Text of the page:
After a hearing at which Plaintiff, his sister, and a vocational expert testified, the ALJ denied Plaintiff's application for benefits. The ALJ found that Plaintiff suffered from the severe impairment of degenerative disc disease of the thoracolumbar spine, but that the condition did not meet or equal the criteria for one of the impairments listed in 20 CFR Part 404, Subpart P, App'x 1, as of the date last insured. Although the ALJ determined that Plaintiff could not perform his past relevant work as a chiropractor (which requires a medium level of physical exertion), the ALJ found that he was capable of performing the full range of light work prior to his date last insured. Accordingly, given his age, education, experience, and residual functional capacity, the ALJ found he was capable of performing jobs that existed in the national economy, and therefore he was not disabled.

Magistrate Judge Hey issued a thorough and well-reasoned R & R, recommending that the Commissioner's decision denying Plaintiff's claims for benefits be affirmed. The Court now considers Plaintiff's objections to the R & R.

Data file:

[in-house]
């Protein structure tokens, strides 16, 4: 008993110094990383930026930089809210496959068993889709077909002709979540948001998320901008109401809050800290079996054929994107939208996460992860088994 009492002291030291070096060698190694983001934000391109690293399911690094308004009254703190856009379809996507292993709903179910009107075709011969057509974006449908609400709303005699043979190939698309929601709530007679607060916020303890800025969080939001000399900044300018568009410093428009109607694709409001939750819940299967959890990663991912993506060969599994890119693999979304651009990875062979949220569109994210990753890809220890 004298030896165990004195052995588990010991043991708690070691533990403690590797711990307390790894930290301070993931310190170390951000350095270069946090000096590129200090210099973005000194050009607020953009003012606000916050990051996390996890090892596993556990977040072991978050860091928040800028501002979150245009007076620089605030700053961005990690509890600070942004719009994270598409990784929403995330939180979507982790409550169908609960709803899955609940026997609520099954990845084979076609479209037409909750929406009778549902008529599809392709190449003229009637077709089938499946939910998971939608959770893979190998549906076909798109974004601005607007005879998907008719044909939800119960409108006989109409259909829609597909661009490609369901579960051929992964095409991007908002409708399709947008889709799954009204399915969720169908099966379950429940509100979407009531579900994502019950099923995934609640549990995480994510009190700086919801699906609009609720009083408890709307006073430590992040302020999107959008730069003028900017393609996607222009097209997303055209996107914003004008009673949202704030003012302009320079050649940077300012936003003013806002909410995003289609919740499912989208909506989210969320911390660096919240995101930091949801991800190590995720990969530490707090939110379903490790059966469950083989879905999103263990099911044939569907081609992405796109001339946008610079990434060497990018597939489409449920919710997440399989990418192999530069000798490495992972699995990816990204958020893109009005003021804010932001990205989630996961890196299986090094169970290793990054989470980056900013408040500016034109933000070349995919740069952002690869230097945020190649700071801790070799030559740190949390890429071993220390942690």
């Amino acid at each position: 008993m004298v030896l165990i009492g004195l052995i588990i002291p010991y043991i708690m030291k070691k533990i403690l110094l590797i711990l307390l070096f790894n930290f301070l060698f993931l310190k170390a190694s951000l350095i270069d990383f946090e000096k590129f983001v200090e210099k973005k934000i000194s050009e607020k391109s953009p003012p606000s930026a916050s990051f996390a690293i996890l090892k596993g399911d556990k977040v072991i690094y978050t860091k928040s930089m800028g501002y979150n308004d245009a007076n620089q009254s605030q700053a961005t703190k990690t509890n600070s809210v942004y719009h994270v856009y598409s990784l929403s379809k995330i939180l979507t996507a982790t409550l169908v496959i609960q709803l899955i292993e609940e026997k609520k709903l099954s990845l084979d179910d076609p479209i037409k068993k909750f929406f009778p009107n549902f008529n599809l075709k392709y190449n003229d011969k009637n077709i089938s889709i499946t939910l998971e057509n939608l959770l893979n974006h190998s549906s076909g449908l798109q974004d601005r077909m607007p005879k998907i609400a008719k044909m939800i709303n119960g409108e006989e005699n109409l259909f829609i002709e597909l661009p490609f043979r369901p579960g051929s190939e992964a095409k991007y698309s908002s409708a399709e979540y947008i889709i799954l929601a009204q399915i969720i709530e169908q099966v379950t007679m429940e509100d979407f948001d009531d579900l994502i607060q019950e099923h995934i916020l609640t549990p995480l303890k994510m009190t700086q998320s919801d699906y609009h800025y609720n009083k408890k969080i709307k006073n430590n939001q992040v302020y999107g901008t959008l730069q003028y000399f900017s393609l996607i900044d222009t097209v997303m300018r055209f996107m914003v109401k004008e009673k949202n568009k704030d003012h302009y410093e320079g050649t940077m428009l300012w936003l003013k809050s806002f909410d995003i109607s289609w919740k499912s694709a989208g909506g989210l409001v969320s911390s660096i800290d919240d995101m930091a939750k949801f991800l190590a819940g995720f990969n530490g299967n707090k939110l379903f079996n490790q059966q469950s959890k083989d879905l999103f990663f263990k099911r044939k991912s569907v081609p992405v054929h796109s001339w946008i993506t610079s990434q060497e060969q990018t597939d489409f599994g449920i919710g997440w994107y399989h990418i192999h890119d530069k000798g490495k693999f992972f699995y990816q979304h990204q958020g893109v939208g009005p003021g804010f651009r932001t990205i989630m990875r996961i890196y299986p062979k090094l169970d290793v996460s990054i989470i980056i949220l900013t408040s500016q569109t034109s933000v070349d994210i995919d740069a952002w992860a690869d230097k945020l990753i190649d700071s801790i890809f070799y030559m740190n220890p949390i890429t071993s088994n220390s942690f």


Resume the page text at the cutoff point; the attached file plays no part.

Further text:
Plaintiff first objects that the ALJ failed to elicit testimony from a medical expert, who could make learned inferences as to whether Plaintiff's back injuries were of disabling severity 1999, based upon later medical records.[1] In support of these objections, Plaintiff cites Walton v. Halter, 243 F.3d 703 (3d Cir. 2001), in which the Third Circuit found an ALJ's opinion was not supported by substantial evidence where the ALJ disregarded the testimony from a medical expert inferring the likely onset date of claimant's bipolar disorder, but instead the drew his own lay inferences about the onset date. Plaintiff's case is distinguishable, however, because Plaintiff suffered a second back injury in 2003, and a third in 2010; Plaintiff was not suffering from a stable or progressive disease with an uncertain onset date; rather, he suffered from three acute traumas to his back, in 1992, 2003, and 2010, with almost no medical evidence for the period between the first and second injuries. Because Plaintiff did not present expert testimony, and it is unlikely that a medical doctor could make well-supported inferences about Plaintiff's condition in 1999, when nearly all of his medical records post-date the 2003 trauma, Plaintiff has failed to persuade the Court that the ALJ erred.